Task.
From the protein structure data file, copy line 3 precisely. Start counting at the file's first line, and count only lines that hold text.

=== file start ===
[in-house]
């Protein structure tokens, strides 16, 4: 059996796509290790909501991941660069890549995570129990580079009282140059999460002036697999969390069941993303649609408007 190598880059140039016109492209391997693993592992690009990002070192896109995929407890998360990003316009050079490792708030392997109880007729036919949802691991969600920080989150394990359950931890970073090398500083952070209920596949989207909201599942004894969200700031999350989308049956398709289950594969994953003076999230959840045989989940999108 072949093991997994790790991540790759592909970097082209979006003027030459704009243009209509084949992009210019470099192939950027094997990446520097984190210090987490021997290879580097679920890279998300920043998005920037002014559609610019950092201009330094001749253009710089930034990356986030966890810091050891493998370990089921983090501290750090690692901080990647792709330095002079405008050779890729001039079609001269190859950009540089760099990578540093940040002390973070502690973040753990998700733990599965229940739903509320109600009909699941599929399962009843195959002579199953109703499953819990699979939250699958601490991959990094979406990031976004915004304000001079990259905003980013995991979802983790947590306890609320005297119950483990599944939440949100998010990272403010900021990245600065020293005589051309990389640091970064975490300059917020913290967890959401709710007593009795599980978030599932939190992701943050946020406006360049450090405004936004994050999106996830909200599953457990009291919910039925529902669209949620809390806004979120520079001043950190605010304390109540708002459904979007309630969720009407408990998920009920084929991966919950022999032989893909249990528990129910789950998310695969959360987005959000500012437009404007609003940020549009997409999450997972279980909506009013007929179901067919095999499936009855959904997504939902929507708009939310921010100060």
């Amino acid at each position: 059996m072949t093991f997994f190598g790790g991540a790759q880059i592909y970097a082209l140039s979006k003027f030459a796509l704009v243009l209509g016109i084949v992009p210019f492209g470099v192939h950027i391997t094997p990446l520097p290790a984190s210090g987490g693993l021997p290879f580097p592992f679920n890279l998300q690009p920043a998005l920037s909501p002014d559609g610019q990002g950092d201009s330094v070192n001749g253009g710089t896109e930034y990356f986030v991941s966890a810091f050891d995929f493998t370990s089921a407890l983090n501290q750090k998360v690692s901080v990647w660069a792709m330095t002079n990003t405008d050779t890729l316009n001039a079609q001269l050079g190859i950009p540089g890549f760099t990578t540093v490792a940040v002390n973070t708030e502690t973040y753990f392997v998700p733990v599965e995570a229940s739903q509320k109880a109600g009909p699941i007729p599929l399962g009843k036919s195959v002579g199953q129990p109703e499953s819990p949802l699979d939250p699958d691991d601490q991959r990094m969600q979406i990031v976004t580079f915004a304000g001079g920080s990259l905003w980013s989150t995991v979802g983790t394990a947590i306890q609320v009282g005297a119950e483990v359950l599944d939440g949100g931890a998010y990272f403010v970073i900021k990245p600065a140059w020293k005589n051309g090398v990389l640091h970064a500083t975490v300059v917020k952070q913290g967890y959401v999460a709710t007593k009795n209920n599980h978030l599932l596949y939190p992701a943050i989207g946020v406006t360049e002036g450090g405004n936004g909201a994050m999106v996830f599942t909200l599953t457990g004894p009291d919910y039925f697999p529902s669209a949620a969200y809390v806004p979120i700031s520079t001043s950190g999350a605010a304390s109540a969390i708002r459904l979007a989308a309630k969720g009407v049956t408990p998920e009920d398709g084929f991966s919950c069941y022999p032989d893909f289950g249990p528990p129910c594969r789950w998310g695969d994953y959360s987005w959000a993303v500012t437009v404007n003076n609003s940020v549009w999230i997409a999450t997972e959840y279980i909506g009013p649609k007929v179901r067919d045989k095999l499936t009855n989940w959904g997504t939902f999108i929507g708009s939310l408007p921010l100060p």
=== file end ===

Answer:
């Amino acid at each position: 059996m072949t093991f997994f190598g790790g991540a790759q880059i592909y970097a082209l140039s979006k003027f030459a796509l704009v243009l209509g016109i084949v992009p210019f492209g470099v192939h950027i391997t094997p990446l520097p290790a984190s210090g987490g693993l021997p290879f580097p592992f679920n890279l998300q690009p920043a998005l920037s909501p002014d559609g610019q990002g950092d201009s330094v070192n001749g253009g710089t896109e930034y990356f986030v991941s966890a810091f050891d995929f493998t370990s089921a407890l983090n501290q750090k998360v690692s901080v990647w660069a792709m330095t002079n990003t405008d050779t890729l316009n001039a079609q001269l050079g190859i950009p540089g890549f760099t990578t540093v490792a940040v002390n973070t708030e502690t973040y753990f392997v998700p733990v599965e995570a229940s739903q509320k109880a109600g009909p699941i007729p599929l399962g009843k036919s195959v002579g199953q129990p109703e499953s819990p949802l699979d939250p699958d691991d601490q991959r990094m969600q979406i990031v976004t580079f915004a304000g001079g920080s990259l905003w980013s989150t995991v979802g983790t394990a947590i306890q609320v009282g005297a119950e483990v359950l599944d939440g949100g931890a998010y990272f403010v970073i900021k990245p600065a140059w020293k005589n051309g090398v990389l640091h970064a500083t975490v300059v917020k952070q913290g967890y959401v999460a709710t007593k009795n209920n599980h978030l599932l596949y939190p992701a943050i989207g946020v406006t360049e002036g450090g405004n936004g909201a994050m999106v996830f599942t909200l599953t457990g004894p009291d919910y039925f697999p529902s669209a949620a969200y809390v806004p979120i700031s520079t001043s950190g999350a605010a304390s109540a969390i708002r459904l979007a989308a309630k969720g009407v049956t408990p998920e009920d398709g084929f991966s919950c069941y022999p032989d893909f289950g249990p528990p129910c594969r789950w998310g695969d994953y959360s987005w959000a993303v500012t437009v404007n003076n609003s940020v549009w999230i997409a999450t997972e959840y279980i909506g009013p649609k007929v179901r067919d045989k095999l499936t009855n989940w959904g997504t939902f999108i929507g708009s939310l408007p921010l100060p």